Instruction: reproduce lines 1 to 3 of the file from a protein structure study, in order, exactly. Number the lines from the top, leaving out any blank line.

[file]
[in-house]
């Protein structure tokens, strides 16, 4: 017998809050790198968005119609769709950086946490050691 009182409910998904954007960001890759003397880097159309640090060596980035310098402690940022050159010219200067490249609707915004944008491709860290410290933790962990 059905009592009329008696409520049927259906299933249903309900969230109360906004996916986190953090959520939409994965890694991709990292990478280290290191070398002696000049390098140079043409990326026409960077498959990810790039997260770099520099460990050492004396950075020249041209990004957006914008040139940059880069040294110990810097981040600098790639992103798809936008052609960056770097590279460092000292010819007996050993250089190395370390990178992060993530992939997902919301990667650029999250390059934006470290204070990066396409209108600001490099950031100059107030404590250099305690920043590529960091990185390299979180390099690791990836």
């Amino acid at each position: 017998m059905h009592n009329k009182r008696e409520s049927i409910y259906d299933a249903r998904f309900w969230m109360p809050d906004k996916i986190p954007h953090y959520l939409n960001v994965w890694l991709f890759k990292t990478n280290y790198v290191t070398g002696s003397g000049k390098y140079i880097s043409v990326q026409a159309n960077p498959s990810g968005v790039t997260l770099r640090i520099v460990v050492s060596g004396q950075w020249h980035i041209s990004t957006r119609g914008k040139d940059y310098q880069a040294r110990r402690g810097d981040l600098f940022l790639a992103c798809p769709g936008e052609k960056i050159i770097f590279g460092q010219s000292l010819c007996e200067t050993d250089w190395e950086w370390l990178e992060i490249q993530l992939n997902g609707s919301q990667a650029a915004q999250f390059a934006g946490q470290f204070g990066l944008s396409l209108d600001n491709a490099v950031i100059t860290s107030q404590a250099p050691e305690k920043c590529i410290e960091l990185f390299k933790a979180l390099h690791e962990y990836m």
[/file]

[in-house]
């Protein structure tokens, strides 16, 4: 017998809050790198968005119609769709950086946490050691 009182409910998904954007960001890759003397880097159309640090060596980035310098402690940022050159010219200067490249609707915004944008491709860290410290933790962990 059905009592009329008696409520049927259906299933249903309900969230109360906004996916986190953090959520939409994965890694991709990292990478280290290191070398002696000049390098140079043409990326026409960077498959990810790039997260770099520099460990050492004396950075020249041209990004957006914008040139940059880069040294110990810097981040600098790639992103798809936008052609960056770097590279460092000292010819007996050993250089190395370390990178992060993530992939997902919301990667650029999250390059934006470290204070990066396409209108600001490099950031100059107030404590250099305690920043590529960091990185390299979180390099690791990836």
């Amino acid at each position: 017998m059905h009592n009329k009182r008696e409520s049927i409910y259906d299933a249903r998904f309900w969230m109360p809050d906004k996916i986190p954007h953090y959520l939409n960001v994965w890694l991709f890759k990292t990478n280290y790198v290191t070398g002696s003397g000049k390098y140079i880097s043409v990326q026409a159309n960077p498959s990810g968005v790039t997260l770099r640090i520099v460990v050492s060596g004396q950075w020249h980035i041209s990004t957006r119609g914008k040139d940059y310098q880069a040294r110990r402690g810097d981040l600098f940022l790639a992103c798809p769709g936008e052609k960056i050159i770097f590279g460092q010219s000292l010819c007996e200067t050993d250089w190395e950086w370390l990178e992060i490249q993530l992939n997902g609707s919301q990667a650029a915004q999250f390059a934006g946490q470290f204070g990066l944008s396409l209108d600001n491709a490099v950031i100059t860290s107030q404590a250099p050691e305690k920043c590529i410290e960091l990185f390299k933790a979180l390099h690791e962990y990836m």